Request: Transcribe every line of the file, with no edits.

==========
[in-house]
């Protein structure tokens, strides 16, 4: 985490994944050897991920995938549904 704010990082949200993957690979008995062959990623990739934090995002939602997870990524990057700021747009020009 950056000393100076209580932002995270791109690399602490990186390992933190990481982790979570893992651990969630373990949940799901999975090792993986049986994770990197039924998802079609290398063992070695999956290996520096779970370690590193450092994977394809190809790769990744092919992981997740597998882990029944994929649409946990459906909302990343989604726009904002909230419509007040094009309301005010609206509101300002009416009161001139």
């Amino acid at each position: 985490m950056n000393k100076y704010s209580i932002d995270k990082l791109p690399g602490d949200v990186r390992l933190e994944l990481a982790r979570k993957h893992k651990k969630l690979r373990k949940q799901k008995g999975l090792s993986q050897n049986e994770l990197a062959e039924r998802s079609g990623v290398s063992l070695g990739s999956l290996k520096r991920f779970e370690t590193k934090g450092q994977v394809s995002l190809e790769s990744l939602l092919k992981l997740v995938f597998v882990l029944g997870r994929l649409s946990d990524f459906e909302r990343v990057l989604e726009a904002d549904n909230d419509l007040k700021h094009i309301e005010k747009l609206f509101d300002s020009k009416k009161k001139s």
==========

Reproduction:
[in-house]
């Protein structure tokens, strides 16, 4: 985490994944050897991920995938549904 704010990082949200993957690979008995062959990623990739934090995002939602997870990524990057700021747009020009 950056000393100076209580932002995270791109690399602490990186390992933190990481982790979570893992651990969630373990949940799901999975090792993986049986994770990197039924998802079609290398063992070695999956290996520096779970370690590193450092994977394809190809790769990744092919992981997740597998882990029944994929649409946990459906909302990343989604726009904002909230419509007040094009309301005010609206509101300002009416009161001139």
């Amino acid at each position: 985490m950056n000393k100076y704010s209580i932002d995270k990082l791109p690399g602490d949200v990186r390992l933190e994944l990481a982790r979570k993957h893992k651990k969630l690979r373990k949940q799901k008995g999975l090792s993986q050897n049986e994770l990197a062959e039924r998802s079609g990623v290398s063992l070695g990739s999956l290996k520096r991920f779970e370690t590193k934090g450092q994977v394809s995002l190809e790769s990744l939602l092919k992981l997740v995938f597998v882990l029944g997870r994929l649409s946990d990524f459906e909302r990343v990057l989604e726009a904002d549904n909230d419509l007040k700021h094009i309301e005010k747009l609206f509101d300002s020009k009416k009161k001139s």